In a way, Italy’s characteristic and commonplace scioperi, strikes, seem to serve as a built-in cultural reminder for Italians to take a pause now and then and just quiet down. Not that they need the reminder. On the other hand, we do. When was the last time you declared a strike from your daily hectic pace to simply observe? First century Roman philosopher Epictectus once said, “Nature has given us one tongue but two ears, that we may hear from others twice as much as we speak.” His advice apparently spoke to great minds like Leonardo Da Vinci and Nicolo Machiavelli—the former who preferred to observe how birds fly and water falls; the latter who kept his lips sealed while reflecting on politics and human behavior. Important insight often comes not from action, but from inaction— and silencing the mind. We all need to balance our lives with downtime, which is the first thing we cut out in the hustle and bustle of trying to make ends meet in a tough economy. Yet, il dolce fare niente, the sweetness of doing nothing, is the very remedy that can help us get clear on what is really important to us.
From the moment we get up in the morning to the moment we go to bed, it is easy to pollute our days with mindless tasks, and torment our minds with negative thoughts—so much so that we lose track of the passage of time. We frenetically over-schedule ourselves with to-do lists. We ruminate about things we should have said or done and can’t sleep at night as we mentally replay our transgressions.
Perhaps you were one of the many people, who at the start of the New Year, asked themselves, “Where did 2011 go?” Still others look back and sadly ask, “I can’t believe all these years have passed, and I still haven’t done the things I really want to do.” If you get so consumed with the daily mechanics of life that you forget to slow down and savor the good moments, as well as reflect on what can be done about the tough spots, you might try declaring a personal sciopero, and allowing yourself a daily practice of stillness. You’d be surprised what can come of it if you make it a habit.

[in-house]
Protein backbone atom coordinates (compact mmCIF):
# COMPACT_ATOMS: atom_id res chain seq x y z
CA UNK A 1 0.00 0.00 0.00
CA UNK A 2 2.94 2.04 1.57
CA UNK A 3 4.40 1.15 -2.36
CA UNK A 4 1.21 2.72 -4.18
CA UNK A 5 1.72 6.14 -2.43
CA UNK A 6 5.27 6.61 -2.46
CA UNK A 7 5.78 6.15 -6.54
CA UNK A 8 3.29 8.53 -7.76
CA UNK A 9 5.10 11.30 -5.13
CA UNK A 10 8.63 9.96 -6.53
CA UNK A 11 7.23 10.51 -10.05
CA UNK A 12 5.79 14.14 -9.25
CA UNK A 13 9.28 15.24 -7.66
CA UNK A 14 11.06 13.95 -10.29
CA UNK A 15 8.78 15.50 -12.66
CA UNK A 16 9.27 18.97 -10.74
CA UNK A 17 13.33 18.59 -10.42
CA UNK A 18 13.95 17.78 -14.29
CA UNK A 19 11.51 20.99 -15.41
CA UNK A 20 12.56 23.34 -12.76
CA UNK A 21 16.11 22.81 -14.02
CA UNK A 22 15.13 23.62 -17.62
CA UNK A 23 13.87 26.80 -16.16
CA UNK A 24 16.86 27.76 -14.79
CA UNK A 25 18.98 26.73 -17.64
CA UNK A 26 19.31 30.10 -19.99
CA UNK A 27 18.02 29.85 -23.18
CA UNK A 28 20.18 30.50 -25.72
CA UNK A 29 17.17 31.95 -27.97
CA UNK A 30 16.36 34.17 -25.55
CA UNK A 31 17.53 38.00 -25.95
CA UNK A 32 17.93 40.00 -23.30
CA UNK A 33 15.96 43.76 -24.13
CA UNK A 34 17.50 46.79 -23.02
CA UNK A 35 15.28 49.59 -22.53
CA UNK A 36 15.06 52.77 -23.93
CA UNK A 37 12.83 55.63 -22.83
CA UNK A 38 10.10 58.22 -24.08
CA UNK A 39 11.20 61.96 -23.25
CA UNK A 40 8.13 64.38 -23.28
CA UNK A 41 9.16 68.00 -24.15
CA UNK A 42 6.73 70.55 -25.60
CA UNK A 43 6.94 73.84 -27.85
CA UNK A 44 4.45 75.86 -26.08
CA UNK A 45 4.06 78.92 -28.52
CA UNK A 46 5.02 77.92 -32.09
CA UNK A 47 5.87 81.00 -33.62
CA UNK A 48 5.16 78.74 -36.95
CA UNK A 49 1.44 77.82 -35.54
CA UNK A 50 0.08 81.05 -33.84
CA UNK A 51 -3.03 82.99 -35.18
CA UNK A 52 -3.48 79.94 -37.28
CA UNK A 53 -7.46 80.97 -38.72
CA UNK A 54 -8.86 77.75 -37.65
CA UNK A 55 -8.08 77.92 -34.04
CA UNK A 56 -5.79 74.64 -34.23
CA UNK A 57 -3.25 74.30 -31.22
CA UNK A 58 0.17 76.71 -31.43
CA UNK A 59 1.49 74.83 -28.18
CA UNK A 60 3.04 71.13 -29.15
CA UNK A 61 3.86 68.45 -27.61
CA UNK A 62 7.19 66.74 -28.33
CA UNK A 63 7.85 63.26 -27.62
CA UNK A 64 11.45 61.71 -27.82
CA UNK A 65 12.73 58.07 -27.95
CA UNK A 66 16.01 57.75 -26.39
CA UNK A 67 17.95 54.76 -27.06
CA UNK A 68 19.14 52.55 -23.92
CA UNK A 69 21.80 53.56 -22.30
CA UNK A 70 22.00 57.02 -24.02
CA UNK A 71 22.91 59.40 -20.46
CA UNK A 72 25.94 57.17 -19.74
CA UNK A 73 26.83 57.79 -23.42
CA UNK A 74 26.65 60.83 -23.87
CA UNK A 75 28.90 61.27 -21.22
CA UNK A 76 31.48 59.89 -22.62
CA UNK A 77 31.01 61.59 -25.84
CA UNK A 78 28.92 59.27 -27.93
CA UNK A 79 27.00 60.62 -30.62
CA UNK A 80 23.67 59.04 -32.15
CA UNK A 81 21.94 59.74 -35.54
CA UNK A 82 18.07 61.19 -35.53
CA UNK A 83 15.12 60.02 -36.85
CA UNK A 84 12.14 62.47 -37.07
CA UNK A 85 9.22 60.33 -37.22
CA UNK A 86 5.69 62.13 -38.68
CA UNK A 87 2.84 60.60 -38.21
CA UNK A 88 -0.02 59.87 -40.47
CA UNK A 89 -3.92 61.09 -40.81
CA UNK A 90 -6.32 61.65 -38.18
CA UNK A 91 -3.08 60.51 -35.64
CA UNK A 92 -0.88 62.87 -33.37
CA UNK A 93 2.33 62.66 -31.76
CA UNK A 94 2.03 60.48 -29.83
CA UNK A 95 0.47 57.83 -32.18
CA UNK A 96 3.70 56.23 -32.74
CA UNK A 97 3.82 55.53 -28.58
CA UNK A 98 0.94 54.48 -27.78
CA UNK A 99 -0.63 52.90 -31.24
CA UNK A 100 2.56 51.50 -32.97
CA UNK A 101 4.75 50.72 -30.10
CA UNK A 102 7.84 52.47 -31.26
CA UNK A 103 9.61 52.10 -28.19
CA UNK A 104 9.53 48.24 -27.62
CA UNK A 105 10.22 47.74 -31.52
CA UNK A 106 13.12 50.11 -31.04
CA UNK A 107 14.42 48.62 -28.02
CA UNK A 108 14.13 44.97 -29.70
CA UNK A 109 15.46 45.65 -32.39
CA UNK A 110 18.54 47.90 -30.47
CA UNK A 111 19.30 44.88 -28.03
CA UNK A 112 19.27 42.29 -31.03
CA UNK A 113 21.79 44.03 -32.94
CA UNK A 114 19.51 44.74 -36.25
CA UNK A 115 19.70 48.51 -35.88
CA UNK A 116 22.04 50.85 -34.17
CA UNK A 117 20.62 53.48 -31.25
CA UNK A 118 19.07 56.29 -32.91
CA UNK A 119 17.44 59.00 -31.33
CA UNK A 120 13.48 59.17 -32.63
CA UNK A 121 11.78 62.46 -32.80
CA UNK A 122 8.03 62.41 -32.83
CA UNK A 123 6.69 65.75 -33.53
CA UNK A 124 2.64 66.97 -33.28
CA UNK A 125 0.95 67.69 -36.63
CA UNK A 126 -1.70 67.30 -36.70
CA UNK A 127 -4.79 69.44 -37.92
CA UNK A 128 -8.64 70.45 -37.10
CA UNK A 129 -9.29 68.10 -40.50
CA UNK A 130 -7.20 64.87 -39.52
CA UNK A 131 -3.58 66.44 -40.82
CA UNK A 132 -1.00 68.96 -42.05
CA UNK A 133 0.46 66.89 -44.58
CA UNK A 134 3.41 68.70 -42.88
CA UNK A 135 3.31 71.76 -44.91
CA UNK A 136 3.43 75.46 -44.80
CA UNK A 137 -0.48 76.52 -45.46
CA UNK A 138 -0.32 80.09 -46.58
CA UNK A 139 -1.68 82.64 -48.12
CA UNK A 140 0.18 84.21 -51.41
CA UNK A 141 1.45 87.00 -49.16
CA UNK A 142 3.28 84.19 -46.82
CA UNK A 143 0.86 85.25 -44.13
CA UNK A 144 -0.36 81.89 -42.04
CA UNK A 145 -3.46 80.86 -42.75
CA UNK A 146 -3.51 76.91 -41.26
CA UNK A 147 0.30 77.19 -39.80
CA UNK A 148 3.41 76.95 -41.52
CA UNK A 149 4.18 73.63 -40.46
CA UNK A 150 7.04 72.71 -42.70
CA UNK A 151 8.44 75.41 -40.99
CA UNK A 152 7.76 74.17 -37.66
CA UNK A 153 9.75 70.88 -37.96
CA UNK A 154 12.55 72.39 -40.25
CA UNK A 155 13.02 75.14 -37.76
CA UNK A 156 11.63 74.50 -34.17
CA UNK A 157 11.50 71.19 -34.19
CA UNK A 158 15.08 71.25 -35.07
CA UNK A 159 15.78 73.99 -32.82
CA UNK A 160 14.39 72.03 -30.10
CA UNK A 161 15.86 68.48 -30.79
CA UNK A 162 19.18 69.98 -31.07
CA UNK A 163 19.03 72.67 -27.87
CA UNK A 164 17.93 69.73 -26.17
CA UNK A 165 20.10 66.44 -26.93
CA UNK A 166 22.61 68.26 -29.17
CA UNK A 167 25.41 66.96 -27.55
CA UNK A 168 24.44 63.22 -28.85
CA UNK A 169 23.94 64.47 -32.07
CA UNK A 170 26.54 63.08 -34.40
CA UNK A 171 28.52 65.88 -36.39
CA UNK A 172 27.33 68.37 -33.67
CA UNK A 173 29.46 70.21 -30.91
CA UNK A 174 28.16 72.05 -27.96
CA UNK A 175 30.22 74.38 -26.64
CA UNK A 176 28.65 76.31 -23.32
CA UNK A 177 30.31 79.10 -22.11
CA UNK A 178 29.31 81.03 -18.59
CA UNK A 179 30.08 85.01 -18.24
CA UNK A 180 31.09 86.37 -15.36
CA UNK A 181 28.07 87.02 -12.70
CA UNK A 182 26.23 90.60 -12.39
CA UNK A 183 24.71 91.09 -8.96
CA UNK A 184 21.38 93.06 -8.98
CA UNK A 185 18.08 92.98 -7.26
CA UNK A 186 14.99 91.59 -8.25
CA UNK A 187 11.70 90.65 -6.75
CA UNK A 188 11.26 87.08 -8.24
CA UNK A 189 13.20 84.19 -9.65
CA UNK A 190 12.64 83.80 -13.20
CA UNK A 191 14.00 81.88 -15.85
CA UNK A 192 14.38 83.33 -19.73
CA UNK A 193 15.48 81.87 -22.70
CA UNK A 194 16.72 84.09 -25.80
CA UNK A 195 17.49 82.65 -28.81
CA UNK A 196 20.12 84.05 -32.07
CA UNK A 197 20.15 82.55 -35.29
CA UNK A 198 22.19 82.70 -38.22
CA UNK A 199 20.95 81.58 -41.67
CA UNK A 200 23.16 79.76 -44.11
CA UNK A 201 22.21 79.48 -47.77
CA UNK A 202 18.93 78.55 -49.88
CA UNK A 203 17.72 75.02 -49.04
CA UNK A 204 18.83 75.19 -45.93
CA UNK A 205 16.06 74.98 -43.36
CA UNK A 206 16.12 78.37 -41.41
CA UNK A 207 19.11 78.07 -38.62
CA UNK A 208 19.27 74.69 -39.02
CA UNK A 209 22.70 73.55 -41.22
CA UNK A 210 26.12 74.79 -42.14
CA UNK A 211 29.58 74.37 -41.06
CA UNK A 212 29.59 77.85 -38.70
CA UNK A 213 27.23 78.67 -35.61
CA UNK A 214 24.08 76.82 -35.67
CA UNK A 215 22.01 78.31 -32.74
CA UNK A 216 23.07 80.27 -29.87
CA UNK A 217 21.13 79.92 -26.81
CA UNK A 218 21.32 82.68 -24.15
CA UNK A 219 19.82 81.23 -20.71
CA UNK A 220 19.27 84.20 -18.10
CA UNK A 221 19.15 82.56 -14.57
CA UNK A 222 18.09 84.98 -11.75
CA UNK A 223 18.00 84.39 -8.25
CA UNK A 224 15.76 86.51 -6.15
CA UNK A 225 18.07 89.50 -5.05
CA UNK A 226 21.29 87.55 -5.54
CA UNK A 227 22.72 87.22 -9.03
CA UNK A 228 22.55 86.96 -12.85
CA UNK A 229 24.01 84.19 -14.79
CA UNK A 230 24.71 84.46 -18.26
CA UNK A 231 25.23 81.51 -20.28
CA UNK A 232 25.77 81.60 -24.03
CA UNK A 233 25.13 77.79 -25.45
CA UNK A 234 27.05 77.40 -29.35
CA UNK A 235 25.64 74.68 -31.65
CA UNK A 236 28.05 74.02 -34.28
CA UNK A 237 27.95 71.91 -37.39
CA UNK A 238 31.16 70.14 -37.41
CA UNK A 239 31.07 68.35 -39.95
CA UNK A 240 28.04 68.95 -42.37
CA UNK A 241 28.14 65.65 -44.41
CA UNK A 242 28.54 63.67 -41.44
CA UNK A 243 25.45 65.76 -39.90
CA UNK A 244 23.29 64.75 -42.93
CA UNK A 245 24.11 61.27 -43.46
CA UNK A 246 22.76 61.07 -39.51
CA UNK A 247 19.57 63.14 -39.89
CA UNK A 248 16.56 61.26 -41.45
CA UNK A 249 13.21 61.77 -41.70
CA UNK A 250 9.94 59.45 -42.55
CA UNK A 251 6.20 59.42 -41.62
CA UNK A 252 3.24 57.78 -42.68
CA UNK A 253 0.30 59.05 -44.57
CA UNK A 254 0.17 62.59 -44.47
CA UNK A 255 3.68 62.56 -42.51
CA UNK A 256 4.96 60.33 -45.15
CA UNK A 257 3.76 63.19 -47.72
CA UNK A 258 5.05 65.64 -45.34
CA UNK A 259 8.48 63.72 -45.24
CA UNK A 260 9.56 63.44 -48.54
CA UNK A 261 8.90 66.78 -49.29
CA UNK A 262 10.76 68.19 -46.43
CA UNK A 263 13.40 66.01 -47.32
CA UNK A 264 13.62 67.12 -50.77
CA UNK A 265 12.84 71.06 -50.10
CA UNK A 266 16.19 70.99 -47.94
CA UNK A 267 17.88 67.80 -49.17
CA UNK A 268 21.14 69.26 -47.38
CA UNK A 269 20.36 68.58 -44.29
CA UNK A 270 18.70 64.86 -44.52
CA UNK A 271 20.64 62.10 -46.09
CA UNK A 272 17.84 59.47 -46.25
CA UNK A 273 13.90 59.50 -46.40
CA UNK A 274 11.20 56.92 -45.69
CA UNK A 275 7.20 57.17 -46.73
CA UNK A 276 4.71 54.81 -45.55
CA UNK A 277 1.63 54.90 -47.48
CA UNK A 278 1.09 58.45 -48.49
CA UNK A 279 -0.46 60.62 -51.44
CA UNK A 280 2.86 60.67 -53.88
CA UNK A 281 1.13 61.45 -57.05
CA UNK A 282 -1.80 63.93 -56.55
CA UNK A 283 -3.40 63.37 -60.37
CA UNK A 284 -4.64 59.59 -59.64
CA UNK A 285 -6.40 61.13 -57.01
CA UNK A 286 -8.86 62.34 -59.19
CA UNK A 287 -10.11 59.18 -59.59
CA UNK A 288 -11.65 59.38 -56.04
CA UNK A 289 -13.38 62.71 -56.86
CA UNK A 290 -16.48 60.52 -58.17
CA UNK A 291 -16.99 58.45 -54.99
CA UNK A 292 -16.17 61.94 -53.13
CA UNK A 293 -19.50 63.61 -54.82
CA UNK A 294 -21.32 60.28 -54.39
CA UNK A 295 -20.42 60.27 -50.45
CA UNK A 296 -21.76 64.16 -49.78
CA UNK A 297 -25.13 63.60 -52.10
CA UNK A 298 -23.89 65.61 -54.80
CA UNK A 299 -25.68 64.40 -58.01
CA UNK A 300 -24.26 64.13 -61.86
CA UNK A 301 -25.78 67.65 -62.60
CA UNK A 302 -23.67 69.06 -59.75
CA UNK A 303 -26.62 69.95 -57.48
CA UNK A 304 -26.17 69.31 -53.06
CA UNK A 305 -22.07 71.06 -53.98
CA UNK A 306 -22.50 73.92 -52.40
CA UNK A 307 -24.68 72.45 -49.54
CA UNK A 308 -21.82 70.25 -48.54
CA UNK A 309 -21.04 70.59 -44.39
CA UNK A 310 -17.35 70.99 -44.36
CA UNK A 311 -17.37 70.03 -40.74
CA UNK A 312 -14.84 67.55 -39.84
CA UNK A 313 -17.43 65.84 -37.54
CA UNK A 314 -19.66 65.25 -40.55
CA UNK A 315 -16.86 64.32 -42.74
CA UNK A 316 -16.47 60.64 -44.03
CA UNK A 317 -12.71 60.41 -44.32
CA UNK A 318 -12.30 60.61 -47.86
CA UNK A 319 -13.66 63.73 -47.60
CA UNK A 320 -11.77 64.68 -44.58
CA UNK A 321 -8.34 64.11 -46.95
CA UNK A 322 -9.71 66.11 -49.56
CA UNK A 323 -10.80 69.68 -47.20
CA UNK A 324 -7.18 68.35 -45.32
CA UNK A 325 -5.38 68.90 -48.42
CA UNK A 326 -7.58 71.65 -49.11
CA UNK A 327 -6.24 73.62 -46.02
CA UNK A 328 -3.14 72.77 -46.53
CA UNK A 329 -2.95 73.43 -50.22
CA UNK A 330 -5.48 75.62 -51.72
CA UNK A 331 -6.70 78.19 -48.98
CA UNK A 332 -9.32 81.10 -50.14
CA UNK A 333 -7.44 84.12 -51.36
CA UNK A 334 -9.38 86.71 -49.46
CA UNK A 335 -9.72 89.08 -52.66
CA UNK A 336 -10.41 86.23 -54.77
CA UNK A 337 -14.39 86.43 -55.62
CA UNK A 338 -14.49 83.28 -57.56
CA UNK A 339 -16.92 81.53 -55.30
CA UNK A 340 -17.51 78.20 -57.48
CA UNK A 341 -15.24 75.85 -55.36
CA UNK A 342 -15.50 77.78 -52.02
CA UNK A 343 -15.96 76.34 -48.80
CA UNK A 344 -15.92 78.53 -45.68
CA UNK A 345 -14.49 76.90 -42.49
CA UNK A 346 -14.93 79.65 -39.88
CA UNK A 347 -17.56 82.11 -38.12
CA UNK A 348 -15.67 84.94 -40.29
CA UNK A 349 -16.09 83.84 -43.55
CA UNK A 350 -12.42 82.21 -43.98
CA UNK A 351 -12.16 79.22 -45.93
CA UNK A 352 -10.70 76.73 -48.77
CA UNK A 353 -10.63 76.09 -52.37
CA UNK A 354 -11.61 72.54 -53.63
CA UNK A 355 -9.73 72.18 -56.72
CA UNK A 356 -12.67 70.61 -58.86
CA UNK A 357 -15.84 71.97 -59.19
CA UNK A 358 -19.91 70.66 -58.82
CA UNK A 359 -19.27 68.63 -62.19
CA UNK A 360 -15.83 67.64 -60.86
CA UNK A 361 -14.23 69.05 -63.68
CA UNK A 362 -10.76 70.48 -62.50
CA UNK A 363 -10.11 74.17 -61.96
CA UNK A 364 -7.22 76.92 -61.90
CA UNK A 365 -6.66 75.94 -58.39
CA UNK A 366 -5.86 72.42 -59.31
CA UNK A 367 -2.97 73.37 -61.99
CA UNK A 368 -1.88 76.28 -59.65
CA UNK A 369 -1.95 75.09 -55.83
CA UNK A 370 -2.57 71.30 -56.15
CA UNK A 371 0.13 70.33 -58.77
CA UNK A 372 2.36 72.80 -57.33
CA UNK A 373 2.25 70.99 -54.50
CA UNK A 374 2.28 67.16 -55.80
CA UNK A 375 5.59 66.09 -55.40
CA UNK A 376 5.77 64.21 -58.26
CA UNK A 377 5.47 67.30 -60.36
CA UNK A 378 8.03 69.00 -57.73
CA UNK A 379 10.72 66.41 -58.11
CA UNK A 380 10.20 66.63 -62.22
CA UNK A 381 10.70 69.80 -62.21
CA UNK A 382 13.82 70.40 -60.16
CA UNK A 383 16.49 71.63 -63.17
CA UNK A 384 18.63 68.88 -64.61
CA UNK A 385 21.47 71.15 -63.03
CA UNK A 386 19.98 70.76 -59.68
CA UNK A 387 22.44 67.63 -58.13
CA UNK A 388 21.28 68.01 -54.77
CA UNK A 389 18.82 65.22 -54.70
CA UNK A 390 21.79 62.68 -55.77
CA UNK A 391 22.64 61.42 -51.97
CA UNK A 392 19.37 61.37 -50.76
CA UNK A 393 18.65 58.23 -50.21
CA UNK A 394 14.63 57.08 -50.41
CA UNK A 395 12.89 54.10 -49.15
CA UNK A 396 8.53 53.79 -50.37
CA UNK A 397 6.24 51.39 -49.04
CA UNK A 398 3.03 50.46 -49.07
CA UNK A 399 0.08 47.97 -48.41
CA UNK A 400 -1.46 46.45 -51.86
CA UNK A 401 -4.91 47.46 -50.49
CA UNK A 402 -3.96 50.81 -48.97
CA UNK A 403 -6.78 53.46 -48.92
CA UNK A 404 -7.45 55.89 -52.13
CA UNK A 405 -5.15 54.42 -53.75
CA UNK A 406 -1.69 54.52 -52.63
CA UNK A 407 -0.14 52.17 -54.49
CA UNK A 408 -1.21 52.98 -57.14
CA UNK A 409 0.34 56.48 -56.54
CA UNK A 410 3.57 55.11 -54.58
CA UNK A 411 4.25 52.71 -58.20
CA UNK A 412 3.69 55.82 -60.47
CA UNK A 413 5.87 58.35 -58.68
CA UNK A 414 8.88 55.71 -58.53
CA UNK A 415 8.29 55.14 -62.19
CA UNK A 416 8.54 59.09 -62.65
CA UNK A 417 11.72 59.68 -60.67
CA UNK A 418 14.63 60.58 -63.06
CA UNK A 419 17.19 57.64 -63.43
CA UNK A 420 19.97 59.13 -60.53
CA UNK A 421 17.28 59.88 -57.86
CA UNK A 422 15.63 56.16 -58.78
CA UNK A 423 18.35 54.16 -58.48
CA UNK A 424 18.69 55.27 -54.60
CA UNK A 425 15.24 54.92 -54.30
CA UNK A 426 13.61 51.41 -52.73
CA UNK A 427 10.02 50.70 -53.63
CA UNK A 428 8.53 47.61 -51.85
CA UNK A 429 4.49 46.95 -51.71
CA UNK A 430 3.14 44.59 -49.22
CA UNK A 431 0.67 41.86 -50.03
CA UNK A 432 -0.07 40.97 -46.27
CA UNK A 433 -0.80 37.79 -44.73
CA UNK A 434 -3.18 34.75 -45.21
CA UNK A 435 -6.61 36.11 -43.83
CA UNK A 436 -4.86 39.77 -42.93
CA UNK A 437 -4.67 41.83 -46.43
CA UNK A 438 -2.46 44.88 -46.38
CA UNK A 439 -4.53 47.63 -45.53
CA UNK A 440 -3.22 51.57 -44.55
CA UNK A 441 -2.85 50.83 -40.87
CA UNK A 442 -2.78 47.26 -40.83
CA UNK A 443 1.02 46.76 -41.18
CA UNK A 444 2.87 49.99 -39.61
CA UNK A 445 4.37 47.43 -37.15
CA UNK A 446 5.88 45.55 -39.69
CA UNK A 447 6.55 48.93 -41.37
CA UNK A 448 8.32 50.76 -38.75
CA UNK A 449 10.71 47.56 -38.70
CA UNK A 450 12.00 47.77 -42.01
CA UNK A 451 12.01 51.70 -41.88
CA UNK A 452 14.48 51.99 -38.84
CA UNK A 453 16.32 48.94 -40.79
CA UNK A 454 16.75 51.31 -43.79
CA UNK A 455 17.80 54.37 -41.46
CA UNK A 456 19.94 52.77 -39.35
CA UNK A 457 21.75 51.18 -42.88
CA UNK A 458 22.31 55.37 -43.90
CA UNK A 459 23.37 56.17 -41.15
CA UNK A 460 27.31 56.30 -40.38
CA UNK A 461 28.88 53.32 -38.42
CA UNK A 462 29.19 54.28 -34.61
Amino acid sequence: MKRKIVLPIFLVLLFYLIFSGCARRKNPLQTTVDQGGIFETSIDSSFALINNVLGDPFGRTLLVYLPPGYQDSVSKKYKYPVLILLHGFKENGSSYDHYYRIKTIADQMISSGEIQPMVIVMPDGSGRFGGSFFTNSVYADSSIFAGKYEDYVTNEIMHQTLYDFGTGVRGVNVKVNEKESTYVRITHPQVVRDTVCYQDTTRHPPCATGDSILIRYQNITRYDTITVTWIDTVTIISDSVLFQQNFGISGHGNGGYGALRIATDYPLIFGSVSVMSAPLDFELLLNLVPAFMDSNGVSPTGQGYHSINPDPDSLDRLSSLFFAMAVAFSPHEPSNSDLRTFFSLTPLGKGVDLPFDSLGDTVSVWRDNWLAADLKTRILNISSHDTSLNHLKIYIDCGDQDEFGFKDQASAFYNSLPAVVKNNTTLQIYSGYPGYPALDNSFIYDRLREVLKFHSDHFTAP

Convincing people of the value of Il dolce fare niente is not easy in a society whose Puritanical roots promote guilt in response to “ idleness”. Yet it is only through this balance that we can really achieve lasting well-being. Don’t become so busy that you miss out on the insight that comes through the classic Italian practice of stillness and observation. From here on in declare a daily five-minute personal sciopero. Stop whatever you are doing, at a certain time each day, go outside, let the sunshine warm your face, and take a slow deep breath. The rest of the world will just have to wait.
If you love this post and love this self-help blog, with my characteristic Italian flavor, please let those you care about know, so they can read it too. As always, I love hearing from you! Tune in to the Faith Middleton show on WNPR This Friday March 30 at 3PM and/or 9PM to hear my interview with Faith. The show will also be archived online. Mille grazie.